Making it a priority to pay off debt can save you big bucks.

Whether you owe money for credit cards, personal loans, or student loans, making it a priority to pay off debt can save you big bucks. In fact, paying debt off early can save thousands of dollars.

As we are more than half way into the year, it’s the perfect time to get your debt under control and paid off as quickly as possible. Here are five ways to kick your debt to the curb in 2017.

1. Sell Your Junk

No matter how much you try to minimize clutter, stuff always seems to accumulate. Make those unwanted items work for you by selling them. It’s a simple way to make extra money, pay down your debt faster, and organize your home at the same time.

List items on online classifieds such as Craigslist, use an app like OfferUp or host an old-fashioned garage sale to sell gently used electronics, kitchenware, or even your car. 

Don’t forget about the little things — if you have a stack of unused gift cards, websites such as Gift Card Granny, Card Cash, and Card Pool help you sell them to others. You might not get the full value, but any cash is better than a piece of plastic you’ll never use.

Take the money from these sales and use it to make extra payments toward your debt. You might be surprised at how big of a dent you can make!

2. Consider A 0% APR Balance Transfer

The high interest rates on credit cards makes them more difficult to pay off since much of your payment goes toward interest.

Kill the debt faster by transferring as much as you can to a 0% APR credit card and give yourself some breathing room. With no interest accruing, every single penny you pay goes toward reducing your principal balance.

Look for the balance transfer offer with the longest possible introductory period. If you qualify for a card with an intro period of 18 or 21 months, you can make manageable payments to get rid of your debt.

Make sure you have the debt paid off before the 0% interest expires, though. You don’t want to get stuck paying a higher rate again.

3. Put Your Windfall To Good Use

Did you earn an end-of-year bonus at work? Will you be getting a hefty tax refund or making a smart real estate sale this year? Whatever form your windfall takes, use it to pay down some of your debt.

Using extra cash to get rid of your debt is a good way to kickstart your efforts without making any substantial changes to your spending. Depending on how much debt you have, it might be necessary to eventually change your habits — at least for a little while. But you can reduce the pain by using extra money to tackle your debt.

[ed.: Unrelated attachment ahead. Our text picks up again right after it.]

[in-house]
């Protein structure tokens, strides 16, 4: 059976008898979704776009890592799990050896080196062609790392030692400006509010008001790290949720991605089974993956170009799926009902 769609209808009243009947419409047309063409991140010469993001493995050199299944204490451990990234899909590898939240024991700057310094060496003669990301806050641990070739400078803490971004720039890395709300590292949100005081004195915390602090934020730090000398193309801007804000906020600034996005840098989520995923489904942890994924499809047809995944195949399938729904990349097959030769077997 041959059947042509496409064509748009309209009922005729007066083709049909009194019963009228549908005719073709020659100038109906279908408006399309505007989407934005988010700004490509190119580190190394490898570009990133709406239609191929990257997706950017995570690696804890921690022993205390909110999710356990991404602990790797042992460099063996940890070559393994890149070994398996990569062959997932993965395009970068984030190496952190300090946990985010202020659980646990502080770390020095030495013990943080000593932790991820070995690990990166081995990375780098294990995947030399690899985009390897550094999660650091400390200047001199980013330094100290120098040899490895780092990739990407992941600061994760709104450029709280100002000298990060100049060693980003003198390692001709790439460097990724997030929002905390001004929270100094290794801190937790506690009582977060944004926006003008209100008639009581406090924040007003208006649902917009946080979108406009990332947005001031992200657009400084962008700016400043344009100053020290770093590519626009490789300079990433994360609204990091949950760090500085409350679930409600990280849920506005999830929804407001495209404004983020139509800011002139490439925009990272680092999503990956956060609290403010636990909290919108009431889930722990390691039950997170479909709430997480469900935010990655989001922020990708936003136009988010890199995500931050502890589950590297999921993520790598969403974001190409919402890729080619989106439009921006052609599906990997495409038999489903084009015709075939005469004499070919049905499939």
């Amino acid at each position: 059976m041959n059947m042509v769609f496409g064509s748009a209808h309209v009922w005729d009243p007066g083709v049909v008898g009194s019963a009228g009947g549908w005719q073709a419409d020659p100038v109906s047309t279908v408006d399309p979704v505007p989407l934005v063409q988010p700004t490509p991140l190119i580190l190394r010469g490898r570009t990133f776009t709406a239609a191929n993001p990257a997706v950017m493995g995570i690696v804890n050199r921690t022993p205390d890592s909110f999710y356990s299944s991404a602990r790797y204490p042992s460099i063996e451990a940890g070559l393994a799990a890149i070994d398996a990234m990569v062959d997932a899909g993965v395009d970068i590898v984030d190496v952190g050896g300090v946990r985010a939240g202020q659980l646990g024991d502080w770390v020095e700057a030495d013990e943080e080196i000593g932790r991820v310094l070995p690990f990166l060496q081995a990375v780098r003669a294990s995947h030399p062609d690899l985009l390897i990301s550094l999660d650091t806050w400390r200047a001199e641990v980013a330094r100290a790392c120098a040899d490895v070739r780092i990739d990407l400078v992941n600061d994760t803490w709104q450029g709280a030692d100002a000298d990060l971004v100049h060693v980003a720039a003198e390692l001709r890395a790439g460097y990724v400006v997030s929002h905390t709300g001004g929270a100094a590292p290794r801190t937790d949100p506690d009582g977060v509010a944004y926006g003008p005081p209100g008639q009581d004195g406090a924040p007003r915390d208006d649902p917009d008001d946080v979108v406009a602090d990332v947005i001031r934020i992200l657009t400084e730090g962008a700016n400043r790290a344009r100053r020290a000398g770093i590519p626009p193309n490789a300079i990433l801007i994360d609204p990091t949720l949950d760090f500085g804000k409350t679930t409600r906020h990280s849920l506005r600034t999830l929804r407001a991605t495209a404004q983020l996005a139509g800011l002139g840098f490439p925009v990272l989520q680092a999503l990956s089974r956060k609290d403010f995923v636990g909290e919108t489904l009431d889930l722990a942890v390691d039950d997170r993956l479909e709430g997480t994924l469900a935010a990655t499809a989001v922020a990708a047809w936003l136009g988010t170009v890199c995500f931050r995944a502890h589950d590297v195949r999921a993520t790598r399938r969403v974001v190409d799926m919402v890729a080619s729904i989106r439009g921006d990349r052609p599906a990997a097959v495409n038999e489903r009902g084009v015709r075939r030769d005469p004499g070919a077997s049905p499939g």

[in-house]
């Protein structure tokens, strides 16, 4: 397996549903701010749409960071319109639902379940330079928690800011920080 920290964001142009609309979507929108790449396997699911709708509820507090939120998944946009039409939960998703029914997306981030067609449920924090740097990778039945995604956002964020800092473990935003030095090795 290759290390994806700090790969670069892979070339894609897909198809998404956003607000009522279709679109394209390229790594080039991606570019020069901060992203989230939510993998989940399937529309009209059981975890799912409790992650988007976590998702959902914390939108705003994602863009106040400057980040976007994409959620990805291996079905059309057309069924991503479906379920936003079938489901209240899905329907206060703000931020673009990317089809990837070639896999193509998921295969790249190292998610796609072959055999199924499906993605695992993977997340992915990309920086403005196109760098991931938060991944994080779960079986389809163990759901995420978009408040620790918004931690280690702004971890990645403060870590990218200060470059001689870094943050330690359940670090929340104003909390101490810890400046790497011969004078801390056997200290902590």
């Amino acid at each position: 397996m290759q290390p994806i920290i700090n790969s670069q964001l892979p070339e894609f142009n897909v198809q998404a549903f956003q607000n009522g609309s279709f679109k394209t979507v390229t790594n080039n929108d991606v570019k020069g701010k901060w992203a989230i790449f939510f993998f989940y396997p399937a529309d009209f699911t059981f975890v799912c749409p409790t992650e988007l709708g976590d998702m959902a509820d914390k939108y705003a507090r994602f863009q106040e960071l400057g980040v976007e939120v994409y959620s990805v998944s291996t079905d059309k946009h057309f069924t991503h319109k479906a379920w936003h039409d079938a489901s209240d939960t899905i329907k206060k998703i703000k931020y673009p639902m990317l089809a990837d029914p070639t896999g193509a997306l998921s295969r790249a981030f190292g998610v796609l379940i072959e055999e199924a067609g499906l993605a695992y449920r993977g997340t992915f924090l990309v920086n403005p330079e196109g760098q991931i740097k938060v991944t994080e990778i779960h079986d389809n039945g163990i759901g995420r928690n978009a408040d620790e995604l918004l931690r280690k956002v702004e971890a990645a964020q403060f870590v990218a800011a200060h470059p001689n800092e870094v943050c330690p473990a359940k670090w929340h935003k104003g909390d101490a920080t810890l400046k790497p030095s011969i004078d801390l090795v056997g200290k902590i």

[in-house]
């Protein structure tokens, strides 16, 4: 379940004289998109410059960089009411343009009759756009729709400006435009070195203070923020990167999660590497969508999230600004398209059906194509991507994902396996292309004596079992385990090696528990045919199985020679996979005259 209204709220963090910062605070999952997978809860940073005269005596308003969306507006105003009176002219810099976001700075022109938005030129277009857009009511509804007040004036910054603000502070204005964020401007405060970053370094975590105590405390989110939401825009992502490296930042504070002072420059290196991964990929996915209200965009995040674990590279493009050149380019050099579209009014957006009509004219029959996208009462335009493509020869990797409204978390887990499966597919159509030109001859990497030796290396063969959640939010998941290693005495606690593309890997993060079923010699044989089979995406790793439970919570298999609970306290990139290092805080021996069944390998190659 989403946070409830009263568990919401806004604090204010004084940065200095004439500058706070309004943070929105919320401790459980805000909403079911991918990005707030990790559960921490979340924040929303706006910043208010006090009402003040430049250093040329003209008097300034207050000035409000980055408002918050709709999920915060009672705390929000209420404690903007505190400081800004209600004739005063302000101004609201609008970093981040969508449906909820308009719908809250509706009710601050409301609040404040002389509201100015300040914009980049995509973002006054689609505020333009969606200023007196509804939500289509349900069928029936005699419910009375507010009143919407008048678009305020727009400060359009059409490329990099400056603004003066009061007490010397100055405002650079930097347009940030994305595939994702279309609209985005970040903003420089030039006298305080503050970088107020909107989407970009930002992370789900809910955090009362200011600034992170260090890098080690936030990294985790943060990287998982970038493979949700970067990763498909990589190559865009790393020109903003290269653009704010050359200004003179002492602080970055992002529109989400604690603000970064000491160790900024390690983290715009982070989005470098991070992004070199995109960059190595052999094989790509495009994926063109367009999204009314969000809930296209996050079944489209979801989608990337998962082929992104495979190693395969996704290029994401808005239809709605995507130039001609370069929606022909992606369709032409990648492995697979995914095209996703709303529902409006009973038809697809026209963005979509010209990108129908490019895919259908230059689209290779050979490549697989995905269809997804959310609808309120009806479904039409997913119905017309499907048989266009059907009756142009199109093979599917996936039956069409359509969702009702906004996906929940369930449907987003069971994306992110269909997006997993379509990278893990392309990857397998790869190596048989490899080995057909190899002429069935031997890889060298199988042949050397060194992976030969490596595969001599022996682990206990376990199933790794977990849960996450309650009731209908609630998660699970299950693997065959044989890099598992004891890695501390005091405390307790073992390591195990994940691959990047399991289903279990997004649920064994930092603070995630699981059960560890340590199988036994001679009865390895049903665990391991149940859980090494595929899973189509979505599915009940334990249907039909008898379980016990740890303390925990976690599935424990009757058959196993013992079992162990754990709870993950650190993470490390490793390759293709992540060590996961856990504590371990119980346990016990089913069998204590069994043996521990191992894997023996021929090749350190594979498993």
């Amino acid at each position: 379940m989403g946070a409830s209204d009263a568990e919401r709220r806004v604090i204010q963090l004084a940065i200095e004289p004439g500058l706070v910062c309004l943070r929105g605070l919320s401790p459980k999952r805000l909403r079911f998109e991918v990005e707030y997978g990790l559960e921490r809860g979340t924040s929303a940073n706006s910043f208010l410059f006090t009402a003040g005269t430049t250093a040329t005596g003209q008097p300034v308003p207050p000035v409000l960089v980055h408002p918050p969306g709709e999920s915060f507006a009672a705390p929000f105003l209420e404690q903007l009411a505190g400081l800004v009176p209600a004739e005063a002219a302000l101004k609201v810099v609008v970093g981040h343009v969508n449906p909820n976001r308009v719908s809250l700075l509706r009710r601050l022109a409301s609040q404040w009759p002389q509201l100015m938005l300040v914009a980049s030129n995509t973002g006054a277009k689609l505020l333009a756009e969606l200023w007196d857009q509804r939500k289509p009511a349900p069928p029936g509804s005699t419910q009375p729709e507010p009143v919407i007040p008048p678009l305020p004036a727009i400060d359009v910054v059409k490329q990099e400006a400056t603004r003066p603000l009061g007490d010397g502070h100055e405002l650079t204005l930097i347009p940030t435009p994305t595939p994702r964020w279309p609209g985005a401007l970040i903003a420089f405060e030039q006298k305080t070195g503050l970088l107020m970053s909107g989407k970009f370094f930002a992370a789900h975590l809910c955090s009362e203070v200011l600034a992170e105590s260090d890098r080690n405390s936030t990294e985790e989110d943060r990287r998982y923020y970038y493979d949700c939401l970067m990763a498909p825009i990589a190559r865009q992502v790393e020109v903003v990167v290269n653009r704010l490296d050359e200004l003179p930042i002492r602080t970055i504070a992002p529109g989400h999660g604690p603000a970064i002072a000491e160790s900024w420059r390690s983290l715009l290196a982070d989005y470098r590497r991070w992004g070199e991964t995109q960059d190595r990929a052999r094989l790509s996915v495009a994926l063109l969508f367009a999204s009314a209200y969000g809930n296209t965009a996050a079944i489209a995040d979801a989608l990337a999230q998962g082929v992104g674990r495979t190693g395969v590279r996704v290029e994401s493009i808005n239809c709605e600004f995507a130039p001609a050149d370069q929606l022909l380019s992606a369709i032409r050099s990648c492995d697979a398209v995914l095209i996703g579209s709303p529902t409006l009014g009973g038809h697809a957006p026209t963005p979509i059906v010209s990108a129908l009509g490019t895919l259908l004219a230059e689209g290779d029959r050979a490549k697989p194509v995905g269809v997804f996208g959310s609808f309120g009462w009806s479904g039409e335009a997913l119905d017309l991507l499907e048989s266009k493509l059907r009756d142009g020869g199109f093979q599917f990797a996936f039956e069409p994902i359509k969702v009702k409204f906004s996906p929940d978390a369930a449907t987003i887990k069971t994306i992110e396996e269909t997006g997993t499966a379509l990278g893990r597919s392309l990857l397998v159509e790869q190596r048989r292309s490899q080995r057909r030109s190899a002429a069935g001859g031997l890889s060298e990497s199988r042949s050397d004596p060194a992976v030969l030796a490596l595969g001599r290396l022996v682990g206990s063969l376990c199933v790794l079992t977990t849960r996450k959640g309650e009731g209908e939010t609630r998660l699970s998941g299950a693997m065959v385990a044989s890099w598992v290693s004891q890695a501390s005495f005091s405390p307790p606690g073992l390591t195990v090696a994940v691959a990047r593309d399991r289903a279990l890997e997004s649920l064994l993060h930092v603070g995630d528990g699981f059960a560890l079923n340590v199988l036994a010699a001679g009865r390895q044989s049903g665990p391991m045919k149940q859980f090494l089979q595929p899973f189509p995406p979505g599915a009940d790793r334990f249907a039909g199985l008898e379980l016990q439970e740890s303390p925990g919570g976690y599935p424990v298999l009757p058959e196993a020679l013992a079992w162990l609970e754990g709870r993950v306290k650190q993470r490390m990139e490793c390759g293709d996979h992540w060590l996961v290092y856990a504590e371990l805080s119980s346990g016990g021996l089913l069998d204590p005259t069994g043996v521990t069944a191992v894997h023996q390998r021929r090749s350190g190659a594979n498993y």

4. Use A Personal Loan To Consolidate Debt

Consider using a personal loan to consolidate credit card debt. An unsecured personal loan can move your debts into one account, making monthly payments simpler and debt management less stressful. Plus, the interest rate on a personal loan is usually less than you pay on a credit card, which saves you tons of money.

If you’re worried about keeping up with multiple payments at multiple interest rates, consolidating your debt with a personal loan can simplify matters and save you money in the long run.

5. Talk To An Accredited Credit Counselor

Sometimes you need professional advice. There’s nothing wrong with getting help when you’re stuck. An accredited credit counselor can provide you with a plan and resources to organize and pay off your debt.

Use caution, though. There are plenty of scammers out there, ready to take your money and hurt your credit rating in the process. The U.S. Department of Justice offers a list of approved credit counseling agencies by state. Use this list to identify a credit counselor in your area.

Making A Plan For The Future

Once you have your debt under control, it’s time to think about how to avoid this problem in the future.

Take a step back and decide what your long-term goals are. Do you want to move to a bigger home? Fund a special vacation? Save more for your retirement? Your day-to-day spending might be holding you back from accomplishing these goals.

Create a monthly budget if you don’t have one already. Set up savings accounts for big purchases and automate your contributions to them. By planning ahead, saving for specific goals, and keeping to a budget, you’ll minimize your dependence on credit cards or loans.

With the right plan for the New Year, you can pay off your debt and put a system in place that helps you avoid getting in over your head in 2018.

The above material was prepared by Forbes.